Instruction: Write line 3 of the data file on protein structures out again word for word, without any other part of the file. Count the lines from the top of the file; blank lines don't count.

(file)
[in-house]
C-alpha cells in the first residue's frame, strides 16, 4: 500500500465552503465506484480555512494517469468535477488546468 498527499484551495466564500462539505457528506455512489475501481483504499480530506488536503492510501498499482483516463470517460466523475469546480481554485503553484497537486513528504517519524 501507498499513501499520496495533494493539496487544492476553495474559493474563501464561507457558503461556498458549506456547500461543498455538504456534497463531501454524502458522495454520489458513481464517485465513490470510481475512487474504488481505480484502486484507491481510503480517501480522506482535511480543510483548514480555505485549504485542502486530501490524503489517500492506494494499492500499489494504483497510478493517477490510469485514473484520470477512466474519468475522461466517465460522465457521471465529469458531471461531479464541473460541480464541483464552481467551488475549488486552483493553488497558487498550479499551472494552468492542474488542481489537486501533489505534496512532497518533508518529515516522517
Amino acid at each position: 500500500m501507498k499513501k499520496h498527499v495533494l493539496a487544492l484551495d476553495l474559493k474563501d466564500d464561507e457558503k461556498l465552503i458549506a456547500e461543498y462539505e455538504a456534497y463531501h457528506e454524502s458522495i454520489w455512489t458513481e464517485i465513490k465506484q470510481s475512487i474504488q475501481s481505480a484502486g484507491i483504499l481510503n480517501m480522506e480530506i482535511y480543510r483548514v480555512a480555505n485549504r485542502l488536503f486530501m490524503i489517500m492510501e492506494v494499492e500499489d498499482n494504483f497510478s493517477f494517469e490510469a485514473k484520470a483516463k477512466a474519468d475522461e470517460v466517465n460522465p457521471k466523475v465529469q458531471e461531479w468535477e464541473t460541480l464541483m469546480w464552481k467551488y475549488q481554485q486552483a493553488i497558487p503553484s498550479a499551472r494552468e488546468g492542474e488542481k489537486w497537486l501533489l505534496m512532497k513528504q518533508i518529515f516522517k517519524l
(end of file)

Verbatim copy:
Amino acid at each position: 500500500m501507498k499513501k499520496h498527499v495533494l493539496a487544492l484551495d476553495l474559493k474563501d466564500d464561507e457558503k461556498l465552503i458549506a456547500e461543498y462539505e455538504a456534497y463531501h457528506e454524502s458522495i454520489w455512489t458513481e464517485i465513490k465506484q470510481s475512487i474504488q475501481s481505480a484502486g484507491i483504499l481510503n480517501m480522506e480530506i482535511y480543510r483548514v480555512a480555505n485549504r485542502l488536503f486530501m490524503i489517500m492510501e492506494v494499492e500499489d498499482n494504483f497510478s493517477f494517469e490510469a485514473k484520470a483516463k477512466a474519468d475522461e470517460v466517465n460522465p457521471k466523475v465529469q458531471e461531479w468535477e464541473t460541480l464541483m469546480w464552481k467551488y475549488q481554485q486552483a493553488i497558487p503553484s498550479a499551472r494552468e488546468g492542474e488542481k489537486w497537486l501533489l505534496m512532497k513528504q518533508i518529515f516522517k517519524l